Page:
Tendancy Action Direction

Tendency of action Ascending / lifting — rise Descending / lowering — fall Floating — disperse Sinking — astringe inward and drain urine and stool These actions are: related to the four qi and five tastes: acrid, sweet, warm and hot pertain to ascending and floating sour, bitter, salty, astringent, cold and cool pertain to […]

Continue reading

Herb Temperatures and Flavors

Four Qi Yin: cool, cold — (such as Huang Qin, Bo He) Yang: warm, hot — ( Fu Zi, Gan Jiang) very hot/cold slightly cold/warm neutral/bland Five tastes: Acrid / pungent Dispersing (Ma Huang, Bo He) Moving ( Mu Xiang, Hong Hua) aromatic: penetrate through turbidity, dissolve dampness, strengthen spleen and open the orifices(Huo Xiang, […]

Continue reading

Chinese Herb Prefixes

  Pin Yin Preparation Example Xian Fresh, Juicy Xian Lu Gen, Xian Huo Xiang Sheng Raw, Uncooked Sheng Gan Cao, Sheng Di Huang Chao Toasted, Dry Fried Chao Bai Zhu, Chao Mai Ya Zhi Honey Fried Zhi Gan Cao, Zhi Huang Qi Zhi Steamed Zhi Da Huang, Zhi Shou Wu Jiao Charred, Over Cooked Jiao […]

Continue reading

Pulse Examination

Four kinds of pulse are the key criteria in examination: the Floating, Deep, Slow, and Rapid. The floating and deep can be discerned by light and heavy pressure of the fingers (respectively). The slow and rapid may (respectively) become the moderate and the racing. This can be identified by (counting) respirations. If a pulse is […]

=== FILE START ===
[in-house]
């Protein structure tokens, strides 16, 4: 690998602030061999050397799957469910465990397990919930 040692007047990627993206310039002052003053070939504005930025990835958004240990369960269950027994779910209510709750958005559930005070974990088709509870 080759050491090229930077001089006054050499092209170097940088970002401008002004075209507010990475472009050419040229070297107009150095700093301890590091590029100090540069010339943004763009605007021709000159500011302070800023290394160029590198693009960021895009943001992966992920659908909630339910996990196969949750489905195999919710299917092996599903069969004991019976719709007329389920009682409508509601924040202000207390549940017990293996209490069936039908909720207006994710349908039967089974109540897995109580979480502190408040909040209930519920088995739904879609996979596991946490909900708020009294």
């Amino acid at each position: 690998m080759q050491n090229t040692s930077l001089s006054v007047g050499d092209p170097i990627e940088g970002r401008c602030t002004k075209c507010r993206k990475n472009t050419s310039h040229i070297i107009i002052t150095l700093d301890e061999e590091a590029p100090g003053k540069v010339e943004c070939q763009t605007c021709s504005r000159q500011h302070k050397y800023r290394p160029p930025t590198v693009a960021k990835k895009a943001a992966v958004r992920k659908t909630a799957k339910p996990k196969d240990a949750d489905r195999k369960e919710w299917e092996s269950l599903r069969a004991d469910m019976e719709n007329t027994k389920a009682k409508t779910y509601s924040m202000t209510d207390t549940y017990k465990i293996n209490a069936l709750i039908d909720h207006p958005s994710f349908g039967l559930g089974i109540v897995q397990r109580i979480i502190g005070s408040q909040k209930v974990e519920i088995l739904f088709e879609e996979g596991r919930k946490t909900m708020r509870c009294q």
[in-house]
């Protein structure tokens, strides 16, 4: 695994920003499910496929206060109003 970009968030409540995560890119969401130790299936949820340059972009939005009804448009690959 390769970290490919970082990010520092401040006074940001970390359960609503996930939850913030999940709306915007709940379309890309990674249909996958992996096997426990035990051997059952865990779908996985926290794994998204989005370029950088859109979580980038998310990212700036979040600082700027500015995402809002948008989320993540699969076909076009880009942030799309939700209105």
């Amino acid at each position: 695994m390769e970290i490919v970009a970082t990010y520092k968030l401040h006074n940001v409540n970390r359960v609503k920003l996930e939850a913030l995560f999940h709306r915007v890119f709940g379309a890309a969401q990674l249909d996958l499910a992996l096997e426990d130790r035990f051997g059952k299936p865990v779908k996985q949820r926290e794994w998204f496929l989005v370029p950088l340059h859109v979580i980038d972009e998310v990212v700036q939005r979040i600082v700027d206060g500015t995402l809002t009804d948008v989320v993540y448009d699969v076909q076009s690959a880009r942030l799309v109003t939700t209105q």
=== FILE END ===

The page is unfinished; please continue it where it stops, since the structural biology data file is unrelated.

Continue reading

Four Principles of Yin Yang Theory

  The opposition of yin and yang: Their ability to struggle with and thus control each other in order to maintain a relative physiological balance through mutual opposition of yin and yang. “When yin predominates, yang will be diseased; when yang predominates, yin will be diseased. The interdependence of yin and yang: Neither can exist […]

Continue reading

Yin and Yang Theory

Introduction to Yin and Yang Yin and Yang is one of the most fundamental concepts in Traditional Chinese Medicine, as it is the foundation of diagnosis and treatment. The earliest reference to Yin and Yang is in the I Ching (Book of Changes) in approximately in 700 BC. In this work, all phenomena are said […]

Continue reading